History of the Old Grammar School and Arts Centre

In the early 1700s, the people of Garstang were pressing for a school.  Ironically, it was a Winmarleigh man who bequeathed £150 to endow a school in Garstang.  The then owner and Lord of the Manor of Garstang (The Right Honourable Edward Walpole) provided a site on ‘Croston’s Waste’ which he leased to the Corporation for 200 years; they bought the freehold in 1919.

The school opened as ‘The Boys Grammar school’ in 1760. The education was ‘elementary’ and, in the main, fees had to be paid to assist with the Master’s salary of £3 15s per year.  The Corporation made a grant of £6 15s a year. It is said, and some internal physical features suggest, that at some stage the building was made two storey, with girls being accommodated on the upper floor.  However, concrete evidence is lacking.

In 1928, the school was closed by the County Education Committee which had become increasingly involved as the public system of education developed.  Local needs were now able to be met by the new demoninational schools in Garstang and Bonds.  However, the old school was used until 1965 by the Education Committee as a Special Subjects Centre – cookery for girls and woodwork for boys.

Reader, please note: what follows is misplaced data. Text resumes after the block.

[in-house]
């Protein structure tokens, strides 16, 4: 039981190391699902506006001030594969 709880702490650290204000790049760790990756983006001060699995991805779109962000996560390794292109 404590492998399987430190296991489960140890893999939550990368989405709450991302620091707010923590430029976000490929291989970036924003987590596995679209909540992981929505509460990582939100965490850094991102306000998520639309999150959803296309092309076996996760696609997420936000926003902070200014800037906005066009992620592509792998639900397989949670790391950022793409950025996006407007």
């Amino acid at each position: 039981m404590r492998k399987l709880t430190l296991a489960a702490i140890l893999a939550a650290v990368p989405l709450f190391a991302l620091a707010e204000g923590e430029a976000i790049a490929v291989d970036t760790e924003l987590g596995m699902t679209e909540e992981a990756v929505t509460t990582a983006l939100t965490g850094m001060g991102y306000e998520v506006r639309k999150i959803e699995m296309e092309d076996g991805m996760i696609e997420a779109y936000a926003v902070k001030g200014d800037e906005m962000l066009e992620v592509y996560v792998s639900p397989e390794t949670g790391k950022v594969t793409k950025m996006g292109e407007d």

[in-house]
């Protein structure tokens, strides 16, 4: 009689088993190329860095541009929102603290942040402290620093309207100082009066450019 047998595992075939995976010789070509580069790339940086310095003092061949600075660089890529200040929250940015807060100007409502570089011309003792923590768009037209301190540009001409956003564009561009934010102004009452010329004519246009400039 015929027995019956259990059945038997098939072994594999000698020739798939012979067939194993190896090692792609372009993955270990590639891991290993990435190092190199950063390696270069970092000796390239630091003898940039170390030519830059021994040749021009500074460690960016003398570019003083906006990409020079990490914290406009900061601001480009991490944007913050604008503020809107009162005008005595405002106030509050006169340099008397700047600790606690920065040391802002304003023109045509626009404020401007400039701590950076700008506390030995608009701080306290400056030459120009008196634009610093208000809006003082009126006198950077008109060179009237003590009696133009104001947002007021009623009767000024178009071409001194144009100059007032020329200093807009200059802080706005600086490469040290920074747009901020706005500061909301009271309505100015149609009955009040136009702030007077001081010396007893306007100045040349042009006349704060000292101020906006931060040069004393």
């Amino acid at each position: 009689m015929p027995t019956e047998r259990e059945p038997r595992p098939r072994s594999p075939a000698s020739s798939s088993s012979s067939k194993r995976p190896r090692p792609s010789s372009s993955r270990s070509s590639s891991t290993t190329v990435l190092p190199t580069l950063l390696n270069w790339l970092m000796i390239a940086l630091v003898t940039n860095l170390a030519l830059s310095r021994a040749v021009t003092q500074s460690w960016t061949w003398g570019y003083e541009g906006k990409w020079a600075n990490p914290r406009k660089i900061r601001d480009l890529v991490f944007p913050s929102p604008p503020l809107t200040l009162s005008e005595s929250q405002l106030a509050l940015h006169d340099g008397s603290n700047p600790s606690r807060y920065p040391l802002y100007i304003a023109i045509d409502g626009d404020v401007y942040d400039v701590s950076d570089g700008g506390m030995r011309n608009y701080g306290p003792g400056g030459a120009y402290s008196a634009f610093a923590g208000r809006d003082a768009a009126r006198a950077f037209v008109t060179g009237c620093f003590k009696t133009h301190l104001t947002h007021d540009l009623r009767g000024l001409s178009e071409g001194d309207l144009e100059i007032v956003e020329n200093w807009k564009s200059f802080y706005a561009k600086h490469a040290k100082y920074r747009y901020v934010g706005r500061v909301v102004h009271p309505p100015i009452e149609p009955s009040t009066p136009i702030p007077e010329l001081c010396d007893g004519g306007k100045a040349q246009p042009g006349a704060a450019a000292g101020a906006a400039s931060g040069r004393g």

In 1969, the building became the Arts Centre with the declared object of “promoting an interest in the Arts throughout the district”.  The initiative was taken by Stella Platt and the late Frank Walmsley, the project being well supported by the Town trust.  Much work had to be done – money, time and energy spent – to make the ‘down at heel’ building suitable for its intended use.  Art and other activity quickly developed and flourished within the limitations of the centre.

The next major change was the building of the extension and the welding of it to a completely refurbished schoolroom – a 1980s project undertaken and financed by the Town Trust who are the landlords of ‘The Garstang and District Arts Society’ (a registered charity) who took on the management and running of the new Arts Centre.

Charles Flatt